By Kirsten Prins
Pregnancy and childbirth had never been my passion. I have never been pregnant or birthed anything (though I do enjoy birthdays). Through a series of events, I have become passionate about Expect Hope and eager to contribute financially to help these underserved women.
Nursing was already a second career, following a short bout in accounting. Upon relocating to New York City, I interviewed at a large medical center. I was asked what unit I would like to work for. “Well… what do you have?” The woman ran through a short list of units with openings, one of which was Labor and Delivery. It had never been on my radar, but it sounded interesting and I decided to interview. Three years later, I am still working on that unit and thoroughly enjoy assisting women to bring life into the world (more specifically, to New York City!). One of the less glamorous parts of the job is terminations. Past 16 weeks, most women are required to abort on Labor and Delivery. The indication is often due to abnormalities, which may or may not be nonviable.
I felt stunned and sad the first time I delivered an aborted child. It was a set of boy/girl twins and, though noticeably deformed, they were both beautiful. I gazed at each of them as I took their weights and measurements and wrote sympathy cards to the parents. Abortion hadn’t been real to me until that moment.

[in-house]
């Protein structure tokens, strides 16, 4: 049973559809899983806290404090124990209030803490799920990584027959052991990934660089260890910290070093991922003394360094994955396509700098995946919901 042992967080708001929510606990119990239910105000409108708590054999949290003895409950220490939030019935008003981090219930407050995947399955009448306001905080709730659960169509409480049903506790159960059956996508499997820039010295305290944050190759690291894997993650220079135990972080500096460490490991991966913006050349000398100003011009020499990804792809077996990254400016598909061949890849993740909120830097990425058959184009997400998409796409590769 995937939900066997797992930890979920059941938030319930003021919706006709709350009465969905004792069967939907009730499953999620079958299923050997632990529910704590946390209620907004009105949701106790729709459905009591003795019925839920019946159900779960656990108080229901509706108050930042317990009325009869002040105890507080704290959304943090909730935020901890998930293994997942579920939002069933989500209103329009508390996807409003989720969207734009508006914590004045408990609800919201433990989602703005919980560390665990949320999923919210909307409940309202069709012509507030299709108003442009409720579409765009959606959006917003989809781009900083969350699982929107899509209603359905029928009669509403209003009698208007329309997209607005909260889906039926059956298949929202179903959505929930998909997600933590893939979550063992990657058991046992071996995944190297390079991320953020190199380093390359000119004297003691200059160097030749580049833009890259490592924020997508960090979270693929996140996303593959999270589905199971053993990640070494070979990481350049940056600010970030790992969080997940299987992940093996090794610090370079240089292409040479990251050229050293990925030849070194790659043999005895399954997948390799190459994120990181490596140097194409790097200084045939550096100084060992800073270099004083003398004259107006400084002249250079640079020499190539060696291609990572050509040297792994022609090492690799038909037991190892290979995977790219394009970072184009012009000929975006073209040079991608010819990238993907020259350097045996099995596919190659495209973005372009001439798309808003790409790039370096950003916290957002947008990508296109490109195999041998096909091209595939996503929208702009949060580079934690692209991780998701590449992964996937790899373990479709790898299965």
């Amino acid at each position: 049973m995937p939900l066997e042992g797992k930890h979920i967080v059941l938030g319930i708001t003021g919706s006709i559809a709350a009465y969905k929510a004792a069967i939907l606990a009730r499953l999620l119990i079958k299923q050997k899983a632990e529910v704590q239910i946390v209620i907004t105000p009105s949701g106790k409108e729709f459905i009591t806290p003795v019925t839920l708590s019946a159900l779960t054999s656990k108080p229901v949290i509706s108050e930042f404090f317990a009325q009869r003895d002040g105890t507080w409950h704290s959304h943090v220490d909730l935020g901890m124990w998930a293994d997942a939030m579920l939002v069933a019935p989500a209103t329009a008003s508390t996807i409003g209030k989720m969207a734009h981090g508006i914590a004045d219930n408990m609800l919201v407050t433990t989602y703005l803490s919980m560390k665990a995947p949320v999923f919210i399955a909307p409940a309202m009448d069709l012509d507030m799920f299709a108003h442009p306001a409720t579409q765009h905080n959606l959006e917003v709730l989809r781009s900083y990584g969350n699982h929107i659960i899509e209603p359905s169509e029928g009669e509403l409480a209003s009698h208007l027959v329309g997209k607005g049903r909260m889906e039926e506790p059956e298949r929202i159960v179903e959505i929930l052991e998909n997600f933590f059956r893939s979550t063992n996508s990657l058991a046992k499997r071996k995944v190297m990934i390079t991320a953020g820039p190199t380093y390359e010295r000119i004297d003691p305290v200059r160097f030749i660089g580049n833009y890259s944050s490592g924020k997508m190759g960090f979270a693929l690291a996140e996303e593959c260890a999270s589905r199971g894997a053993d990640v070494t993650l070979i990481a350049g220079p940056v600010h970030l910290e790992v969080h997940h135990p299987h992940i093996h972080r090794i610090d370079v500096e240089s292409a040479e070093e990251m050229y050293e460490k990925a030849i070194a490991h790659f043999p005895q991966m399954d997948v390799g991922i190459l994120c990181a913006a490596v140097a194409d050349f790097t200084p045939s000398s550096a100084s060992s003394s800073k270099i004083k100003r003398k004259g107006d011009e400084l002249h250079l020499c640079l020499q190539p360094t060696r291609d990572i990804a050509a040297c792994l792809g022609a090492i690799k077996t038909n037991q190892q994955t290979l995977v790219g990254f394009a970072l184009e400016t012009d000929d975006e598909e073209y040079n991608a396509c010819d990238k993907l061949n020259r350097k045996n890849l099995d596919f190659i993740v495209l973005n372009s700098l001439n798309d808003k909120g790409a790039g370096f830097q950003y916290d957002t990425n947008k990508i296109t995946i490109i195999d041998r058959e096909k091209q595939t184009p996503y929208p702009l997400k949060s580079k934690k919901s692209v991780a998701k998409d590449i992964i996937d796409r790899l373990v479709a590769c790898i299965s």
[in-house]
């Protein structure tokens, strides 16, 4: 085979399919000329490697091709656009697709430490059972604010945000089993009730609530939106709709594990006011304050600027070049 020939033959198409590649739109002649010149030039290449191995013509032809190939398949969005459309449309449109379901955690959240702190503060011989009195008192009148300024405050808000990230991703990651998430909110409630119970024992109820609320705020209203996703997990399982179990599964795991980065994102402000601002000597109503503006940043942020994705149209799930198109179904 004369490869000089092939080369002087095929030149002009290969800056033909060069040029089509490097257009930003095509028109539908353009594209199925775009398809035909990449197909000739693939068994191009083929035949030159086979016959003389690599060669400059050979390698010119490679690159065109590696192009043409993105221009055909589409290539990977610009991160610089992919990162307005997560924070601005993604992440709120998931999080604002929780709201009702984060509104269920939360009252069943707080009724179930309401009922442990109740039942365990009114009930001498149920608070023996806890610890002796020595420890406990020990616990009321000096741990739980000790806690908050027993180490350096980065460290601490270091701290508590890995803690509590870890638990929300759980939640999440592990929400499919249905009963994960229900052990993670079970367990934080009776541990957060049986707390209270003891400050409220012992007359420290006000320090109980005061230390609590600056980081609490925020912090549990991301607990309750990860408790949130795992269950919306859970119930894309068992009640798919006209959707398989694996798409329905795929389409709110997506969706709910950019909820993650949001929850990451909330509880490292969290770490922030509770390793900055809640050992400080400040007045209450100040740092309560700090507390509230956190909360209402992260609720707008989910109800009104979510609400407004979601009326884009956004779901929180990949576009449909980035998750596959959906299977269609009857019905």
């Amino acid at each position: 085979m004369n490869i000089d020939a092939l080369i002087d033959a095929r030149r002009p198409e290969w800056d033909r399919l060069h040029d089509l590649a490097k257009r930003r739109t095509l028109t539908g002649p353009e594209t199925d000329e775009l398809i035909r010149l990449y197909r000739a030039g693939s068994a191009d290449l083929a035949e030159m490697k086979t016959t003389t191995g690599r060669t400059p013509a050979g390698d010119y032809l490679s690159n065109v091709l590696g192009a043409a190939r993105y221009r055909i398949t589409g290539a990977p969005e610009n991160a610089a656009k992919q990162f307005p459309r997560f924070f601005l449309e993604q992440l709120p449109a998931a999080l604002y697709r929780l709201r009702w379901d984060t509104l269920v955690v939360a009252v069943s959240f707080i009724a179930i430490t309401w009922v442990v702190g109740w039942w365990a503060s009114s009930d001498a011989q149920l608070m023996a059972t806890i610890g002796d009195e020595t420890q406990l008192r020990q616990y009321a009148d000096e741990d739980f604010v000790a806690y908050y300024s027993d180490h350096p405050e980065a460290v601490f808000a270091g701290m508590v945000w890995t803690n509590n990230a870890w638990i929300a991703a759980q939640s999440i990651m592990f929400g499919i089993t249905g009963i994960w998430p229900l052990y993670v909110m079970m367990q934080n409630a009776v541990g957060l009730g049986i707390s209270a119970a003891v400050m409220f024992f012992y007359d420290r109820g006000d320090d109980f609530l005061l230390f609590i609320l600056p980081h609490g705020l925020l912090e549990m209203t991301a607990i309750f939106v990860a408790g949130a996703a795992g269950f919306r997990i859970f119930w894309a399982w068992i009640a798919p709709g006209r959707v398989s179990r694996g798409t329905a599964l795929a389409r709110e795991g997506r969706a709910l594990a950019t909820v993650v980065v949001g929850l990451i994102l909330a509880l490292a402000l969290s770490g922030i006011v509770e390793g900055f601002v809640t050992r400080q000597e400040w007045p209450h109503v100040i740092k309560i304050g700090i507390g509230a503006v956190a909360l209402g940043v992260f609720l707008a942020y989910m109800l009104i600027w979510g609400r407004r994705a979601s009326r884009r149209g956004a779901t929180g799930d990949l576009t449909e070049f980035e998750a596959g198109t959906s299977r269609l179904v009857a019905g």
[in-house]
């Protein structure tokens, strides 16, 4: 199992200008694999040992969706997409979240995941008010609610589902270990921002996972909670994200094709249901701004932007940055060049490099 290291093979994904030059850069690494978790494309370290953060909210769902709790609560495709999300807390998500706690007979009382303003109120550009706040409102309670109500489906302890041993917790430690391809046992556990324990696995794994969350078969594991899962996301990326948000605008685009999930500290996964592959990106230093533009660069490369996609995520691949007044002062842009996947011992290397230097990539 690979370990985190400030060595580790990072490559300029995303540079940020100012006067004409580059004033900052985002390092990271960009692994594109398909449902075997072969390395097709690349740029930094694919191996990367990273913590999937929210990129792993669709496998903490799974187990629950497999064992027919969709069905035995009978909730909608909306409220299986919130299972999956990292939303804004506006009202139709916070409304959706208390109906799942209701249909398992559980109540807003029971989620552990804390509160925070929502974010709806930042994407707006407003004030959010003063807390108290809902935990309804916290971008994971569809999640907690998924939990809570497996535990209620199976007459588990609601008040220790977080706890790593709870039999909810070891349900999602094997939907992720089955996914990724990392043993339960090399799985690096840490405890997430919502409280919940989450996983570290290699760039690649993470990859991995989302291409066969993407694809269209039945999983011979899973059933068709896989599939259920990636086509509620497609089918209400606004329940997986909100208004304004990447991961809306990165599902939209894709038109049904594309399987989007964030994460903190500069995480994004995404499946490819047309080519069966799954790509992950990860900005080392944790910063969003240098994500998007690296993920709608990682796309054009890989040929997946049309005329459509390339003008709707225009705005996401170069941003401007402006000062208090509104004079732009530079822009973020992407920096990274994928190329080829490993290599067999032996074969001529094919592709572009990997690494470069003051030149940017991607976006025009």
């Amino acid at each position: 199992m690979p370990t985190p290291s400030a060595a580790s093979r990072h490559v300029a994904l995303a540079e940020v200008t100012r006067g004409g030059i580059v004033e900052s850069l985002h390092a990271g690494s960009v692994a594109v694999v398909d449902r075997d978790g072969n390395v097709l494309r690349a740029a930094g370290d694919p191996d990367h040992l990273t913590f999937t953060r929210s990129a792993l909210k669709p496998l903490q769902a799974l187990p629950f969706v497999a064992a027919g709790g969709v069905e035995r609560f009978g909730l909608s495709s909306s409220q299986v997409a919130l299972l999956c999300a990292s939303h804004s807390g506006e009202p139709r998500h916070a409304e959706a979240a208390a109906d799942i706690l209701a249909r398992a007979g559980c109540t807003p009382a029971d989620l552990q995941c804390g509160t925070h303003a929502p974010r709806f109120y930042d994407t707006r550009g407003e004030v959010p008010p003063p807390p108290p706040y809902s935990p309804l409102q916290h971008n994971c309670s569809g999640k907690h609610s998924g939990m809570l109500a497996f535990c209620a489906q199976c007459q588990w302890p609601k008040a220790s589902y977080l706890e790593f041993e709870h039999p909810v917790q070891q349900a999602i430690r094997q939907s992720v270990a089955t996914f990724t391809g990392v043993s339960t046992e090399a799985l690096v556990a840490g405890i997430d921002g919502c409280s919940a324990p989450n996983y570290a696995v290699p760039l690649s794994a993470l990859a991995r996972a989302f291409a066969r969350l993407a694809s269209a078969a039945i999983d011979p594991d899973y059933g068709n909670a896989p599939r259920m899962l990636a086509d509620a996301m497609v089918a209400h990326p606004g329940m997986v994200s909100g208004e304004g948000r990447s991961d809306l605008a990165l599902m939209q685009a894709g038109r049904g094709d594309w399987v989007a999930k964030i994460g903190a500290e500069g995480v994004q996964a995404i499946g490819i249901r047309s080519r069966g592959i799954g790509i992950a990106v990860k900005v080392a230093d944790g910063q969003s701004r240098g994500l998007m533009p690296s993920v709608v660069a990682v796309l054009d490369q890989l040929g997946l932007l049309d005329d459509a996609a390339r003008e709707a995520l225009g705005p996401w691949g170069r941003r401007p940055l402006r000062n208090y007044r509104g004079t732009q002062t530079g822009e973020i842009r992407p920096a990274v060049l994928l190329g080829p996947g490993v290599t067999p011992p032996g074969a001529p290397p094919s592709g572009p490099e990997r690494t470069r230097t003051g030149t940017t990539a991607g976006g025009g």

Over time, I have seen several exquisite aborted babies. Some have Down’s Syndrome, some have conditions that are incompatible with life, and others have deformities. I see the sorrow in parents’ eyes, the tearful disappointment, as most of these pregnancies were desired until their doctors alerted them to the issue.
I am training a new nurse for a few months. Last week, I grabbed her and asked if she was ready to see one of these “fetuses”. She decided to come see it. “Wow…” She paused as she took in the reality of what most of our peers call a “fetus”. Then finally she commented, “It’s beautiful… I may have to reconsider my views on abortion.”
And that is the reality. In-utero or out, these developing humans are people, and, trust me, they are beautiful. They’re not just “tissue” or “parts”.
I see the sorrow of women who miscarry and I see the disappointment of parents who assume they are doing the right thing when they follow their doctor’s advice to terminate the pregnancy. Though I have little experience with unsupported pregnancies, I am convinced that the innate desire to conserve and protect an unborn child is an instinct that God has given women, regardless of ethnic, demographic, or economic factors.
I believe that every woman ought to be given the chance and support to carry through her pregnancy, to provide a life for her child, and to flourish as she transitions into the role of a mother. The opportunity that Expect Hope offers in assisting women to achieve this through its Christ-centered program is astounding and powerful. I feel honored to donate my time, effort, and finances to support this ministry.